Yachachik Raul EIBwan llamk’ayninmanta rimashan

Kay podcastpi Natalie Povilonis de Vilchez, lingüística yachaq Universidad de Nueva Yorkpi kaspa, Raul Velasquez Palominowan rimanku Antawaylla llaqtapi Peru suyupi. Raul Talavera llaqtapi, Peru suyupi paqarirqa wakpiraq tiyan warminwan iskay churinwan. Paqarisqanmanta iskay simikunata riman wasinpi, kikllupi, ayllunwan, riqsisqankunawan. Payqa iskay simipi educación intercultural bilingüe nisqanta yachachin, rimasaqku llamkananmanta, kawsayninmanta, ayllunmanta ima. Chay kawsasqanmanta willanqa yachananchikpaq.

En este podcast Natalie Povilonis de Vilchez, estudiante de doctorado de lingüística en la Universidad de Nueva York, habla con Raúl Velásquez Palomino en Andahuaylas, Perú. Raúl nació en Talavera, Perú donde todavía vive con su esposa y sus dos hijas. Raúl habla dos lenguas desde su nacimiento. El habla en dos lenguas en contextos familiares y con sus amigos. Él es profesor de Educación Intercultural Bilingüe en Quechua y español. En este Podcast, Natalie y Raul conversan sobre el trabajo que Raúl realiza. Él nos habla acerca de su familia y sus experiencias de vida.

In this podcast Natalie Povilonis de Vilchez, PhD student at New York University, speaks with Raul Velasquez Palomino in Andahuaylas, Peru. He was born in the town of Talavera in Peru, and he still lives there with his wife and two daughters. From birth he has spoken two languages at home and in public, with his family and with his friends. He teaches Intercultural Bilingual Education in Quechua and Spanish. They converse about his work, his way of life, and his family. He tells us about his way of life so that we can learn.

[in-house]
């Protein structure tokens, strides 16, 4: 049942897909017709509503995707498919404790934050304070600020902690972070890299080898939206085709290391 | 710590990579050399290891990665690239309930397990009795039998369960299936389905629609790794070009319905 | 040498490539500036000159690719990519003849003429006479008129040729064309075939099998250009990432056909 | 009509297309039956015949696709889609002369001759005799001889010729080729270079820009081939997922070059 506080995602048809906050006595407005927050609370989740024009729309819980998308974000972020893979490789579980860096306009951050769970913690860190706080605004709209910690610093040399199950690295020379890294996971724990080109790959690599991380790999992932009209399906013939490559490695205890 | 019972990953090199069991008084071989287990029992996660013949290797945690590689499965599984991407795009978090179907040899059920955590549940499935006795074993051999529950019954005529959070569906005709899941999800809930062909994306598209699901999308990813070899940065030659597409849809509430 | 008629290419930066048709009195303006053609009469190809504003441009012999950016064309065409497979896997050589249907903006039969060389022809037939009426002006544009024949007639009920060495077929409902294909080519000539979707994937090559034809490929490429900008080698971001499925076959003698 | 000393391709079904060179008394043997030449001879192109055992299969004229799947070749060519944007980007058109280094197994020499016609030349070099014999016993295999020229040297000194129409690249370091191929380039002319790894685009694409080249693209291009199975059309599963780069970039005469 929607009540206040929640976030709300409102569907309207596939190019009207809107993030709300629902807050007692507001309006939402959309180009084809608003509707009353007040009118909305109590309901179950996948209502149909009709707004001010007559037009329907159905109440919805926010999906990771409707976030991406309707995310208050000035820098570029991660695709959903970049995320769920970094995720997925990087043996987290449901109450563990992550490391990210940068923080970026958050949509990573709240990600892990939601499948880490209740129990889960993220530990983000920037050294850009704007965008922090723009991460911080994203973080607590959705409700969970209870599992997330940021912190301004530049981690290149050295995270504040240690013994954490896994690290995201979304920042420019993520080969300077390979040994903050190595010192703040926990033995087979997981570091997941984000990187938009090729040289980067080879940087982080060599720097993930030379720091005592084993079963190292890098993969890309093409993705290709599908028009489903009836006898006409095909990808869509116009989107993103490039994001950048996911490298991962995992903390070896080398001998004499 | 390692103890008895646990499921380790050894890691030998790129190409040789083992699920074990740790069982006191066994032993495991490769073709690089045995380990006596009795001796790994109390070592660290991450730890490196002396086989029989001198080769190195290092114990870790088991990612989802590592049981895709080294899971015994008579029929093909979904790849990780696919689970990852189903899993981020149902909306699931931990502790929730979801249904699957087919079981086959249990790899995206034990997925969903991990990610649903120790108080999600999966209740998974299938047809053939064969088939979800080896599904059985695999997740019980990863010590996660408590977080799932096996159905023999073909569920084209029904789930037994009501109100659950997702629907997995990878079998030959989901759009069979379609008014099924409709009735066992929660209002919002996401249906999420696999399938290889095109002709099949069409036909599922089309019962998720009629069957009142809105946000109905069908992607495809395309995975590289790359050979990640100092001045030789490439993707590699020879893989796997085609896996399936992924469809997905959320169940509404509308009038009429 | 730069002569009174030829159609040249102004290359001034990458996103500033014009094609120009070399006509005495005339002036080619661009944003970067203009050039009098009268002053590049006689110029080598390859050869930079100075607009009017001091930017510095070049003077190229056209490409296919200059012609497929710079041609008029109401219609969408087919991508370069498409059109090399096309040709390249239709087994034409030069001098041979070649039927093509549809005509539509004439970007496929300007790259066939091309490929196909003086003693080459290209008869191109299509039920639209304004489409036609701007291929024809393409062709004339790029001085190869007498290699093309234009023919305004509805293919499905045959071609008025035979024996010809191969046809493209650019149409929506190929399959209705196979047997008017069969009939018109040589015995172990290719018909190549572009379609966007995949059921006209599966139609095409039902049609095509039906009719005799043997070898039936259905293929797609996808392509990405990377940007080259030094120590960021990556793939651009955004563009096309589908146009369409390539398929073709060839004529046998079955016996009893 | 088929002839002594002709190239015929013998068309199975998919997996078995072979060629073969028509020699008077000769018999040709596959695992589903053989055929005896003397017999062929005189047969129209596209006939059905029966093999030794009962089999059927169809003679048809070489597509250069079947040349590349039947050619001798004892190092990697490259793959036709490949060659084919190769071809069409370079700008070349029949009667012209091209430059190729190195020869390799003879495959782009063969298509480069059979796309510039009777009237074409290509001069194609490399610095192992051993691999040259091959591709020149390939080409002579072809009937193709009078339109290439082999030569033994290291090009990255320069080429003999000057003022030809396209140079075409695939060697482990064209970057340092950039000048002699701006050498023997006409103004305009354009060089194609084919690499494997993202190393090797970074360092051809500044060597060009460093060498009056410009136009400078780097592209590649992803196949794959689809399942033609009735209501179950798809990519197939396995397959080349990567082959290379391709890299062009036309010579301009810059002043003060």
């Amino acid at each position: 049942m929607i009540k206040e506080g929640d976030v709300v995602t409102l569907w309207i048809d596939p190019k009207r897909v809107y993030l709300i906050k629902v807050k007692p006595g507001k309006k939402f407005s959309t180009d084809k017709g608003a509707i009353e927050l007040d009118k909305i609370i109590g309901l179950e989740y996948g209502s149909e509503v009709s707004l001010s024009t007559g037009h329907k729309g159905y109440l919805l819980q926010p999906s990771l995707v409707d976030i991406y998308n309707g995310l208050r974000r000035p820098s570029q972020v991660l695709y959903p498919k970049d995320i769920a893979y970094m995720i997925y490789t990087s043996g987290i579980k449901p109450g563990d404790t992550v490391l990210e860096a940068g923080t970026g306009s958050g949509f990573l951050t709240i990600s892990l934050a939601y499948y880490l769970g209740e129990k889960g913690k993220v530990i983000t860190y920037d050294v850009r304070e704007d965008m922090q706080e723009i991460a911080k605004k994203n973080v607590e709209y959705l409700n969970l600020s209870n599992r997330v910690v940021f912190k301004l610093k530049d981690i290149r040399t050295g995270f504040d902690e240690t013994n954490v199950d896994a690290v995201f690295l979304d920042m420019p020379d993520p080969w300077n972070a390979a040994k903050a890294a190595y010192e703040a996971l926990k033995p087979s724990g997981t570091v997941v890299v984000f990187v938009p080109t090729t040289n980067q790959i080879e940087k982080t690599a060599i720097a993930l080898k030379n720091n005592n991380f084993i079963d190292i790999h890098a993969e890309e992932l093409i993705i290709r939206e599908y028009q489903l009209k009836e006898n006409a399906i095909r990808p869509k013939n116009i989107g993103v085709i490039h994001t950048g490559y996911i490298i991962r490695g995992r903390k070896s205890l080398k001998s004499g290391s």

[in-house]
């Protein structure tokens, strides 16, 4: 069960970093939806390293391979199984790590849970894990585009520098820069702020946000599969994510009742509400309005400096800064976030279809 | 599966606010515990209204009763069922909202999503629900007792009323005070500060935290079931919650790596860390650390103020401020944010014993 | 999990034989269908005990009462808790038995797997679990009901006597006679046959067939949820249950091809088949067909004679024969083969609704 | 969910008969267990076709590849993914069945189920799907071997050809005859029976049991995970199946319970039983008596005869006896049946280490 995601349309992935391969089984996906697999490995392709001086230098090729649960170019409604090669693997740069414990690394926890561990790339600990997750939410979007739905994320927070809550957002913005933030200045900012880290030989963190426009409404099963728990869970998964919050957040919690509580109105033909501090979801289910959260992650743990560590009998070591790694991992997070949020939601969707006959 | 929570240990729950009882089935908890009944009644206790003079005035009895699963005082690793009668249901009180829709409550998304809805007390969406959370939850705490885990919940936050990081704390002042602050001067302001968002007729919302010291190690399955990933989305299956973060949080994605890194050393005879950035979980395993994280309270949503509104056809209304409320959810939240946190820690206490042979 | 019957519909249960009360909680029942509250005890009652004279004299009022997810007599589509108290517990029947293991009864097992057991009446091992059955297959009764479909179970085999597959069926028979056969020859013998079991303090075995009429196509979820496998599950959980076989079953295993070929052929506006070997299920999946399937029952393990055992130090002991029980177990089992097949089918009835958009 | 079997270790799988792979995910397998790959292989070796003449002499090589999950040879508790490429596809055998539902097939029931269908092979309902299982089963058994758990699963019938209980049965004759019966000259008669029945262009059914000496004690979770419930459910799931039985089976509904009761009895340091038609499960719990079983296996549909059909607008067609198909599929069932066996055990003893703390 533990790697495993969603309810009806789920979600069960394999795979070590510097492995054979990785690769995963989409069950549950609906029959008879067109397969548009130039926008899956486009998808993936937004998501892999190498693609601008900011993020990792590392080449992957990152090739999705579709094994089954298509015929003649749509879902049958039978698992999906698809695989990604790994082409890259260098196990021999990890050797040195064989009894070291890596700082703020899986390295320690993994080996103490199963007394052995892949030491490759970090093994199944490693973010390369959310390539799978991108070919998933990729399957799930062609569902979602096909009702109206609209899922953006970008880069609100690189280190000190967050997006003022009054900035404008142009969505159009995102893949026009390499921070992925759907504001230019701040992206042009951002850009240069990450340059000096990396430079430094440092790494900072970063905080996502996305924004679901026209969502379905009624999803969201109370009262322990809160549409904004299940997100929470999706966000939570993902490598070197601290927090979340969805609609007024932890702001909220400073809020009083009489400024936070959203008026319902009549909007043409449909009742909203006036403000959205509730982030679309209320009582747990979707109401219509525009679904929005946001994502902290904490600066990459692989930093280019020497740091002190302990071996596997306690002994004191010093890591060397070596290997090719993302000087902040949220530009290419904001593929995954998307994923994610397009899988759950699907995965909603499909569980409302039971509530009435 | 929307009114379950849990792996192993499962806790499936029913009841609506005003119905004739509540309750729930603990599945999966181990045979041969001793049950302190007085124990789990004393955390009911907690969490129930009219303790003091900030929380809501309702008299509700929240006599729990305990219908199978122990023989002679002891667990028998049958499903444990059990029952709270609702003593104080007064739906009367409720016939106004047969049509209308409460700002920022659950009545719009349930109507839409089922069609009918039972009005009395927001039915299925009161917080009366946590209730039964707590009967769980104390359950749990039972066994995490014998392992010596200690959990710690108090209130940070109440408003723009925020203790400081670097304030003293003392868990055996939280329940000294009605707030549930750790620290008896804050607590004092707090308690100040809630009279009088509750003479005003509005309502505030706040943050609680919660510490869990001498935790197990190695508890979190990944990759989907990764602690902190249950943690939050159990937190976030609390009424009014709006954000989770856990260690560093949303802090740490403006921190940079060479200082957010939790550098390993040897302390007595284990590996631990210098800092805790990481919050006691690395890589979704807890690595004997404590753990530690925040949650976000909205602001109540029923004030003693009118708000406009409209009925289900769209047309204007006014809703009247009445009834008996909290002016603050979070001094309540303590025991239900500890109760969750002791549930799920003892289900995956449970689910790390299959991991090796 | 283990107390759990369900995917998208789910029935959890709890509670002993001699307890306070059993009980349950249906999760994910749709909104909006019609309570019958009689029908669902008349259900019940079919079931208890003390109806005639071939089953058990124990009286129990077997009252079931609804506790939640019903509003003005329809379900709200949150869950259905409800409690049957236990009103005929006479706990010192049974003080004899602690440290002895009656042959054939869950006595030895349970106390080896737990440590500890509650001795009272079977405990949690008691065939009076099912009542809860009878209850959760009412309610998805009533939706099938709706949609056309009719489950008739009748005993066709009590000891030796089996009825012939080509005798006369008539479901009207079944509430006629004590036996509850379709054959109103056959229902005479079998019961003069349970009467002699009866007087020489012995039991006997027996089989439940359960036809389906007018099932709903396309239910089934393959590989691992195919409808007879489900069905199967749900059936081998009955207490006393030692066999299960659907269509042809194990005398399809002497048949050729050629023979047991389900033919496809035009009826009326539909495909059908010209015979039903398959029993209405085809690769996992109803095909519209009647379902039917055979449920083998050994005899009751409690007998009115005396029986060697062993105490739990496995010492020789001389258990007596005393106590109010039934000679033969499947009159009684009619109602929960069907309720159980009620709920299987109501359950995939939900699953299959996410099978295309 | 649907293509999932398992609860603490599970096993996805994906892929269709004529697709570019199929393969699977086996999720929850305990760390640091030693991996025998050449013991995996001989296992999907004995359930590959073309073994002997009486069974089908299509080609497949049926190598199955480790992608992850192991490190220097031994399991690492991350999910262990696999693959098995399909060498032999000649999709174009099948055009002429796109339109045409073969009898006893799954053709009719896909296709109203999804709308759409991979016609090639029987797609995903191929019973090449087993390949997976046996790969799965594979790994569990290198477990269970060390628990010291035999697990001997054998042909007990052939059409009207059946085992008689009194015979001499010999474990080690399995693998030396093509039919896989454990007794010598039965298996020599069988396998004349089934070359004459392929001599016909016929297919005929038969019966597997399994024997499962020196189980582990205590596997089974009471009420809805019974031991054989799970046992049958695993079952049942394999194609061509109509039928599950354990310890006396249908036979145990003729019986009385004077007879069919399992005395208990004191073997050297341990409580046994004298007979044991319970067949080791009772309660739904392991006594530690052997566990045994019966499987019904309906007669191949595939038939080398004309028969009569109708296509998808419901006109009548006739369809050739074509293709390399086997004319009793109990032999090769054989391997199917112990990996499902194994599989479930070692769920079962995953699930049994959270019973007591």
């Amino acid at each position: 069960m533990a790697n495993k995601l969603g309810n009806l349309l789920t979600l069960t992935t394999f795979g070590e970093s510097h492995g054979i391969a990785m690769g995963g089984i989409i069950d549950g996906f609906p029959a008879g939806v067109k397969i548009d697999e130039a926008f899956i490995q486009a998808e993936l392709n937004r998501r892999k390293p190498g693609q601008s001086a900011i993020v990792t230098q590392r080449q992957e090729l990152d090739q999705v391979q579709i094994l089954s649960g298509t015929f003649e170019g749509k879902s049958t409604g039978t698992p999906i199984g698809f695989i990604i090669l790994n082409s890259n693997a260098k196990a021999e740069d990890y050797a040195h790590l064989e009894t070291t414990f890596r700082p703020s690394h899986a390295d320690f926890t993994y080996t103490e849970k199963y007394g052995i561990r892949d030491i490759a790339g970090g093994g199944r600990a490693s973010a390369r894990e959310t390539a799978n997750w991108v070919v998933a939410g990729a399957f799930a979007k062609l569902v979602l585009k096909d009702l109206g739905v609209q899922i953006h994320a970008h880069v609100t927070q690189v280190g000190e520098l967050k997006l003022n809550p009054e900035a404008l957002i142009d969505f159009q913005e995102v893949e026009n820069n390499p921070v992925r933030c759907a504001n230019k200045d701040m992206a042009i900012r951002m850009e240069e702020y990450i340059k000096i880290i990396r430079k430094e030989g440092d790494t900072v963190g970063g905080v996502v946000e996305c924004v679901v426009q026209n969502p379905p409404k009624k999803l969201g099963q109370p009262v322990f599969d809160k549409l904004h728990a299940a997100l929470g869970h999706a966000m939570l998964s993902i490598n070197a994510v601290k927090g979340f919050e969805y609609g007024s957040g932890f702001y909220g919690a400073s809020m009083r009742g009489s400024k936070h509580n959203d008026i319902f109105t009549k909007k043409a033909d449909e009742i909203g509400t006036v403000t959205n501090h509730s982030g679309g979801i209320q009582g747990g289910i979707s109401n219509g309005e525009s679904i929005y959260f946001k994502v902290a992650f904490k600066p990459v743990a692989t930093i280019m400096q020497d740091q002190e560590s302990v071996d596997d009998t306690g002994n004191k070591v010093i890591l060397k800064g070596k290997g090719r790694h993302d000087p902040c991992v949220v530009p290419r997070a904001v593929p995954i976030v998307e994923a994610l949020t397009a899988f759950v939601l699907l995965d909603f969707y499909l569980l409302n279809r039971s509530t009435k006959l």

The State of Indigenous Peoples of Chile in Film and Conversation

indigenous shorts poster

On December 3rd and 4th, CLACS will host “wüne adngen/la imagen antes de la imagen: A Showcase of Indigenous Films from Chile.” This one of a kind event, aims at promoting a discussion on the state of the past, present, and future of the indigenous peoples of Chile. It will feature six shorts, from fiction to documentary, and conversations with renowned Mapuche filmmaker Francisco Huichaqueo, and the Director of the new Indigenous Peoples Unit of the Cultural Council of the Ministry of Culture of Chile, José Ancan.

This event is co-sponsored with the Embassy of Chile, and Hemispheric Institute at NYU.

The days’ programs are the following: